Building Better: An Update on DEI at BCG Digital Ventures in the U.S.
Diversity in the workforce is both a moral imperative and a competitive advantage.
Amid a groundswell against long-standing racial and gender-based disparities, individuals across the U.S. are rising up to demand an end to systemic inequality.
And corporations have a critical role in building equitable economies. At BCG Digital Ventures, we understand our role in being agents of social change — and we take that responsibility seriously.
Diversity in the workforce is both a moral imperative and a competitive advantage, and we know we are strengthened by a workforce that embodies diversity in all its forms. Embracing perspectives from all walks of life — regardless of race, ethnicity, religion, age, disability, gender identity, or sexual orientation — leads to diversity in thinking and unlocks innovation.
What makes us different, is what makes us great.
Our goal is to facilitate a sense of inclusion and belonging. We aim to create an environment representative of the world we live in where all employees — but particularly those historically at the margins of society — can unapologetically bring their authentic selves to the workplace.
So, as we move towards building a more authentic future, we believe it’s vitally important to be transparent about our company’s diversity, equity, and inclusion (DEI) journey. We strive towards increased transparency for the sake of our employees — both current and future, the communities we serve, and our clients.
Our commitment to DEI
In 2020, our team made commitments that specifically focused on racial and gender equity. These commitments, and their associated targets, remain top of mind. By monitoring, analyzing, and publishing DEI data, we can take productive steps to advance underrepresented groups within our employee population. After all, words without action are meaningless.
Overall, we’re making steady progress towards our vision for a more diverse workforce. Our targets included increasing the representation of Black and female employees in the U.S., and ensuring we move towards retention and advancement parity. To maintain transparency and accountability, we’d like to share our progress with you.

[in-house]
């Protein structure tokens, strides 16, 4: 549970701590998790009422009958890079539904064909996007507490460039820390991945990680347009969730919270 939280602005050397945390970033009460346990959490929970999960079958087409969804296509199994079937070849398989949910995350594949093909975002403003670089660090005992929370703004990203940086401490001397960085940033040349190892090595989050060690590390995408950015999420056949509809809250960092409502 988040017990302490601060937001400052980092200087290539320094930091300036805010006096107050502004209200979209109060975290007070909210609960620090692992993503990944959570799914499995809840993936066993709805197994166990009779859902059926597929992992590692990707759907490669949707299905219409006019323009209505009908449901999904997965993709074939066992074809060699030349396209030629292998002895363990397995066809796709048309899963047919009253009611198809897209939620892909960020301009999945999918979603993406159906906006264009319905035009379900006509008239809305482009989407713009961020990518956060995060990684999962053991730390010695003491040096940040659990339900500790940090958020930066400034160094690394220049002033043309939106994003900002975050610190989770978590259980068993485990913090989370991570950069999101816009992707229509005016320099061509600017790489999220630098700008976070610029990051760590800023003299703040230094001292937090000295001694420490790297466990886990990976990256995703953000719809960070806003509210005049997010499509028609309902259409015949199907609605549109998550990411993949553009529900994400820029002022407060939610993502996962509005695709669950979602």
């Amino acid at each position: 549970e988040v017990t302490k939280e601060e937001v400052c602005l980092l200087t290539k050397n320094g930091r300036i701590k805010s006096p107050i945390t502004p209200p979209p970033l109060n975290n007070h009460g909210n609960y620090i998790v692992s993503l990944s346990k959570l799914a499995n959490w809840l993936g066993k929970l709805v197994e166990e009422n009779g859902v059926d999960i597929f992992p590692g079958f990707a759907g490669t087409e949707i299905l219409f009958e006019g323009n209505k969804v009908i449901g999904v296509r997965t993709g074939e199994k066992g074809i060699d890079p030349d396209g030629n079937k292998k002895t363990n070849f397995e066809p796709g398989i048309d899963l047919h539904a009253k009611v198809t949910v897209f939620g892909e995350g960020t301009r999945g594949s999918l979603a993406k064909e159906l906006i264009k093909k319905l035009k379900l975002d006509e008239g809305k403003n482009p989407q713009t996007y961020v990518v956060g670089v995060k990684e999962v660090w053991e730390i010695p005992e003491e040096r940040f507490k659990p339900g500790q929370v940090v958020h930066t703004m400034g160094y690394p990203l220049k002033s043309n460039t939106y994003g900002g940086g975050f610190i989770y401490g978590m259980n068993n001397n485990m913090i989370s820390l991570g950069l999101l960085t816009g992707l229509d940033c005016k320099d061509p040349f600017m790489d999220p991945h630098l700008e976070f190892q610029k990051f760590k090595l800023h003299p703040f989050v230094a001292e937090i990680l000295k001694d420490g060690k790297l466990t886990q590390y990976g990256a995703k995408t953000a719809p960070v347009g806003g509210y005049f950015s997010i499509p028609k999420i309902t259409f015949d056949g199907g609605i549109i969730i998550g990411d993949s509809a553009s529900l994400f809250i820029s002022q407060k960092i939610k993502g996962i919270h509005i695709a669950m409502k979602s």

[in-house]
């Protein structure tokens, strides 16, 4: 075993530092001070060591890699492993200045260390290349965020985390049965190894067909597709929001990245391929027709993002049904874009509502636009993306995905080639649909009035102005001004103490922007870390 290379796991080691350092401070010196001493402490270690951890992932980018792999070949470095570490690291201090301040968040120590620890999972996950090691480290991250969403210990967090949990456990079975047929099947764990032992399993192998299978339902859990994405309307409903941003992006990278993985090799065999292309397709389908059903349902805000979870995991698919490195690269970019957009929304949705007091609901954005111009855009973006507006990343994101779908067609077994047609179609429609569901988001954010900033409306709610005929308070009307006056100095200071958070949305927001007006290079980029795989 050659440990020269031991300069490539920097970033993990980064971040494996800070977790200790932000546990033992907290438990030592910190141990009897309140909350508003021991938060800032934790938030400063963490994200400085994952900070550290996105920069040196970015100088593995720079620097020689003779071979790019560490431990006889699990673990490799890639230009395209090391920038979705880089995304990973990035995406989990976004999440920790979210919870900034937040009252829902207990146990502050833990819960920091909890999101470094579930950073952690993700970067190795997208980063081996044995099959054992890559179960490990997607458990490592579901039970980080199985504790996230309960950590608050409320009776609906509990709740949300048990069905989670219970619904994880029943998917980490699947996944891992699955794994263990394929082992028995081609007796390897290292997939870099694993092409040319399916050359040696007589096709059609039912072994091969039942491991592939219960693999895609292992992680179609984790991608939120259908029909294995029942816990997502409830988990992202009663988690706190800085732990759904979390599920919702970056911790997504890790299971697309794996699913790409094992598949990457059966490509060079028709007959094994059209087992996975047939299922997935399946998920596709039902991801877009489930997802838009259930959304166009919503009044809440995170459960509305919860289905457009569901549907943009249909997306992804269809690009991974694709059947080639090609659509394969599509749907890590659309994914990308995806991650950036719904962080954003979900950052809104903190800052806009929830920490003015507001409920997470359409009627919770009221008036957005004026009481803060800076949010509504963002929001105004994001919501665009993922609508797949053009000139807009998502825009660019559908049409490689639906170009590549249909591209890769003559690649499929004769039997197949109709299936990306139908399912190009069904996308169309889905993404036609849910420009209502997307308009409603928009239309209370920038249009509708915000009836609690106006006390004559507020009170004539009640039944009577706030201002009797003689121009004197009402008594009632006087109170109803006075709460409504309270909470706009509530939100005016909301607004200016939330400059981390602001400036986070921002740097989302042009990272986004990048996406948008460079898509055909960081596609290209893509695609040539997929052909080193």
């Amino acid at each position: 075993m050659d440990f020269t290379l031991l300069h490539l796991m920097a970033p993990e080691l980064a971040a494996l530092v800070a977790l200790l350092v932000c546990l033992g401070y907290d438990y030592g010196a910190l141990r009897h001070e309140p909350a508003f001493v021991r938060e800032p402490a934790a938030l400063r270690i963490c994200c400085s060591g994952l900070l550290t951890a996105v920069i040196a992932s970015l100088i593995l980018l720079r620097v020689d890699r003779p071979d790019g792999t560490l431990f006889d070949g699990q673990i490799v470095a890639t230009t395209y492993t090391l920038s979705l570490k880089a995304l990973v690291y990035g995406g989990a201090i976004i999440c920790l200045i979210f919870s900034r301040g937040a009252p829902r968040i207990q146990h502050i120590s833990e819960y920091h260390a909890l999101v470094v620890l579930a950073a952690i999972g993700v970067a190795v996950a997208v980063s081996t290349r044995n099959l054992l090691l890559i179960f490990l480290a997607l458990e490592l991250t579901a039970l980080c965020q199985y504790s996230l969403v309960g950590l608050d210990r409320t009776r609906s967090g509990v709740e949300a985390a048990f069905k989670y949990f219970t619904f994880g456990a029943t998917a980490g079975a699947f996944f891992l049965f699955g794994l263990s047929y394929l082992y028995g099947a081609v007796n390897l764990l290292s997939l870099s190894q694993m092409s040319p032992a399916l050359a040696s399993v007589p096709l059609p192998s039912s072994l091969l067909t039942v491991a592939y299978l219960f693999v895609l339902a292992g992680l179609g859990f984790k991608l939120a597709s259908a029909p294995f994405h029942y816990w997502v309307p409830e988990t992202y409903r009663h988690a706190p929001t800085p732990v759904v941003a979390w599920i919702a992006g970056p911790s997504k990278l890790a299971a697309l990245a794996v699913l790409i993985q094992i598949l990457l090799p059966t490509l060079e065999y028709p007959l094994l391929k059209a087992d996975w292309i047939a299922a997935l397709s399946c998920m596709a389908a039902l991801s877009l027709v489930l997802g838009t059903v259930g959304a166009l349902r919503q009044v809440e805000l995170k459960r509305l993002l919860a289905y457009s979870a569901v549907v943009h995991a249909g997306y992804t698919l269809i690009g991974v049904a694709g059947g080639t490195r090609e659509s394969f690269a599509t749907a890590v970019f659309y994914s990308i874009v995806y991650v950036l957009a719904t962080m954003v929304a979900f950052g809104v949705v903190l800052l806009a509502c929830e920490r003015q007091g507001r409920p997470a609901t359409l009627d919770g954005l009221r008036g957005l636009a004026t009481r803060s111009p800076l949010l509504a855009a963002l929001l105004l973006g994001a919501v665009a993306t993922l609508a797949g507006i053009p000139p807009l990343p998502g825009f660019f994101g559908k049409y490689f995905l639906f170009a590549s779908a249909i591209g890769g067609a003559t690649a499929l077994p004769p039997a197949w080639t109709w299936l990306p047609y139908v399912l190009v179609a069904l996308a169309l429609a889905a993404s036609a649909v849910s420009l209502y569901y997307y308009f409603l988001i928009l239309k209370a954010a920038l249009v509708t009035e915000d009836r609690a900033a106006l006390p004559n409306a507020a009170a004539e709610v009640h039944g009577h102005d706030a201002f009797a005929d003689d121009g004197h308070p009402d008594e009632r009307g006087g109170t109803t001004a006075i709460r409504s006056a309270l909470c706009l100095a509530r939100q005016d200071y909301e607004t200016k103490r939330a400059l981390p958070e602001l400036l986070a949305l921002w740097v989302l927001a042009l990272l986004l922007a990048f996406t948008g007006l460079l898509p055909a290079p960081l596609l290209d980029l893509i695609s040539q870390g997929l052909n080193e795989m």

Increasing Black employee representation
Our goal is to increase the proportion of Black and African American employees to 11%. Today, Black employees constitute 7.9% of our U.S. workforce — up from 5.9% in 2019. While we’re pleased that our progress over the four years we’ve been tracking this metric indicates we’re moving in a positive direction, we recognize that we still have improvements to make in this area.
“Work remains, but I’m encouraged by the energy BCGDV has invested to better attract and retain Black talent,” says Jordan Syms (he/him), Lead Growth Architect at BCGDV. “BCGDV has partnered with the National Black MBA Association for programming and recruitment events, for example, alongside working with historically Black colleges and universities (HBCUs) to source Black applicants. We’ve also instituted bias training and pair staff with leadership mentors for career guidance and support.”
Our efforts to improve representation also include participating in MLT’s Black Equity at Work certification. We have a three year plan to reach certification. This plan helps us make meaningful progress toward Black equity, using a common standard as our guiding light.
Another of our aims is to increase Black representation at the senior leadership levels of Managing Director and Partner (MDP) and Partner and Vice President (PVP). While we’ve met our target by adding two Black senior leaders to our team — we know it’s imperative to continue increasing the level of Black representation within our leadership ranks.
Increasing female representation
Today, 50% of BCGDV’s workforce is female. And while this is great progress, we also seek to specifically address gender equity at the senior leadership level. In 2020, we set a goal to increase the number of women at the senior leadership levels of MDP and PVP to six. We are halfway to our goal with three female Managing Directors and Partners, and are working to increase this representation over the coming months and years.